The media is all black or all white about brain drugs like Oxy and Adderall.
February 17, 2013 |
Like this article?
Join our email list:
Stay up to date with the latest headlines via email.
The media seems to have three modes of action when it comes to psychoactive drugs: intense promotion of advances and benefits; general disregard; and full-on panic about negative effects, including potential for misuse and addiction. During both the benefits and the risks periods, many myths and misinformation are disseminated. But between these bouts of euphoria and panic, there is little coverage at all, especially of addiction. This up/down/off pattern does a disservice not only to people suffering from addiction, but to those with other diseases as well.
Right now, we seem to be moving from a period characterized mainly by disinterest into one of attention and fear. Though we’ve never returned to the peak freak-out of the late ‘80s and early ‘90s–in 1989, a Gallup poll found that Americans viewed drugs as the number one problem threatening the nation, eclipsing even the economy during a recession–we have seen brief but blinding spotlights on Oxycontin, methamphetamine and now prescription drugs more generally.
A recent front-page New York Times story on Adderall addiction is suggestive of the new turn. After years of focusing on these drugs primarily to ask whether they enhance cognition, or allow people to cheat in school by faking ADHD, the article puts them front and center; it tells story of a college student who faked the disorder and the physicians who enabled him to continue getting the drug, despite desperate warnings from his parents about his addiction. Over the course of several years, he became psychotic and ultimately committed suicide.
That Adderall, an amphetamine drug, can be addictive and can sometimes cause mental illness and suicidality is no surprise. If the Times searched its own archives, it would see several earlier periods of promotion of speed as a cognitive enhancer and study aid, followed by hysteria over psychosis and addictions. (Indeed, way back in 1937, the paper of record called it “high octane brain fuel”). And anyone old enough to remember the ‘60s probably recalls the admonition “Speed Kills.”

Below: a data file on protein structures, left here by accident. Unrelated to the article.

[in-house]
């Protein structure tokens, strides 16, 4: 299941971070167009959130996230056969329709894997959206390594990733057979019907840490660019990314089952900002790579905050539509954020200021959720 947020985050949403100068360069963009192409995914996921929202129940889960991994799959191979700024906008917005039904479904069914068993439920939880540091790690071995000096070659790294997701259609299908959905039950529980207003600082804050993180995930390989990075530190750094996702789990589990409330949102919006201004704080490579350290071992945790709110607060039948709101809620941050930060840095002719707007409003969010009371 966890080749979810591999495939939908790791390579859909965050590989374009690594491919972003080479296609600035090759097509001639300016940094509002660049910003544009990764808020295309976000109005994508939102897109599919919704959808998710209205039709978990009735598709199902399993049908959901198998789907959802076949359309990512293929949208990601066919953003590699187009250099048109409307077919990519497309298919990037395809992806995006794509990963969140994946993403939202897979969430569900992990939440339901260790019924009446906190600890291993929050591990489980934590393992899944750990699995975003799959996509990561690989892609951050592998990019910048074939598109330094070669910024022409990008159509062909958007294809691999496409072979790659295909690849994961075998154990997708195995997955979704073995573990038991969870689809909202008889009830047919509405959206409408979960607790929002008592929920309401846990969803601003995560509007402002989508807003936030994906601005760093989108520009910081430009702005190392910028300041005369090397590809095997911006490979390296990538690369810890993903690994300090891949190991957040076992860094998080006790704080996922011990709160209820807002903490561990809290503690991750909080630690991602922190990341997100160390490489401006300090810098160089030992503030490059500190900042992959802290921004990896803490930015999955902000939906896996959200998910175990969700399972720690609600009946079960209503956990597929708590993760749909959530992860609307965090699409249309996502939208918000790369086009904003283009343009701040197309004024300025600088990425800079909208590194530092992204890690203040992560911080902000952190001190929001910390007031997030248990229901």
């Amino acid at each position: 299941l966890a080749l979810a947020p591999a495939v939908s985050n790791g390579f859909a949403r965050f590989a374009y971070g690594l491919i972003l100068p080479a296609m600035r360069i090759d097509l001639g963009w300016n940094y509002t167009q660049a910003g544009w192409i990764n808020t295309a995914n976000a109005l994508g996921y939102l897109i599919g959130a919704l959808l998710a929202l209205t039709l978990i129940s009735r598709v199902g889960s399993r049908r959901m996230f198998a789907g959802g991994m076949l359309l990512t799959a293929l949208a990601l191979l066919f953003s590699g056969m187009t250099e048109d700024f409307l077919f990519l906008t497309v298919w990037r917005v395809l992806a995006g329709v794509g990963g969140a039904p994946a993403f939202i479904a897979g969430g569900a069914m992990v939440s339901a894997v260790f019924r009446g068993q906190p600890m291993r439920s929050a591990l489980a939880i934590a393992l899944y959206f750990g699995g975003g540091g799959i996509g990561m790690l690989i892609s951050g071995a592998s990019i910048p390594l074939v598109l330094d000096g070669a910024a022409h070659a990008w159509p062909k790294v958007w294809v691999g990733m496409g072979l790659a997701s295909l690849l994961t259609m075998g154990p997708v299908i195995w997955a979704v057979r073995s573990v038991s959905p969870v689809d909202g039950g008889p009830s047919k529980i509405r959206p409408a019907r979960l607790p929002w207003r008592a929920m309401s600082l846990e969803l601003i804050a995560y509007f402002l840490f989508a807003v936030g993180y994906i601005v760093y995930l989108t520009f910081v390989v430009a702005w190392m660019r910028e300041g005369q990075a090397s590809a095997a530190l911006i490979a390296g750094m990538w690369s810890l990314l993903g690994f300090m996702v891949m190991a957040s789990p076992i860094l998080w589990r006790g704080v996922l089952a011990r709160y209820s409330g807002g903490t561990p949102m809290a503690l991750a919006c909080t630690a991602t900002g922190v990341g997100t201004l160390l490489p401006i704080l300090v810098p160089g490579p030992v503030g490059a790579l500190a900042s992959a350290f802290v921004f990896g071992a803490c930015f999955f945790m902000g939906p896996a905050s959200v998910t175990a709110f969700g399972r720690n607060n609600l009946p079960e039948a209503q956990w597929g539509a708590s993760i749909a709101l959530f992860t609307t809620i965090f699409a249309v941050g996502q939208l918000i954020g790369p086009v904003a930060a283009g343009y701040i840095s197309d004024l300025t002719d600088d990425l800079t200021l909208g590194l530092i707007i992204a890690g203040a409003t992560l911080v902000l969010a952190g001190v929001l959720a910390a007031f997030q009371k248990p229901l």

Why can’t we recognize that a drug can simultaneously benefit some people and harm others? Why do we swing from seeing particular drugs as panaceas to viewing them as the devil’s own poison?
Part of it stems from “generational forgetting”–a well-documented condition that prevails when the addicts of one era have aged out or died and those who saw the damage done are also past their youth. When America was still in a frenzy that the ‘80s crack epidemic would continue escalating until every last youth was a glassy-eyed zombie, the younger siblings of crack addicts were already observing the devastations of the drug and choosing a different, less demonized high–often marijuana, sometimes opioids. Crack use fell rapidly.
That was far from the first time that an epidemic had burned itself out. Epidemics are inherently self-limiting because once the use of a particular drug is widespread, its dangers become obvious to everyone–and because when a culture becomes familiar with a drug, it develops ways to minimize harm. For example, our long-term relationship with alcohol has produced bans on drunk driving; price, sales, and advertising restrictions; and advice on moderation, like alternating alcoholic drinks with water or soft drink–not to mention AA.
Unfortunately, this can also create the impression that panic is productive as a way of changing behavior, when it actually contains the seeds of the next epidemic. Since the new generation is not using the previous one’s “demon drug,” it thinks its own drug use is not going to become a problem. Indeed, the newly popular drug appears to be safe, beneficial, fun–at least, that’s generally how the media tends to portray legal drugs when first on the market. Of course, during the early stages of addiction, it does seem like everything’s under control.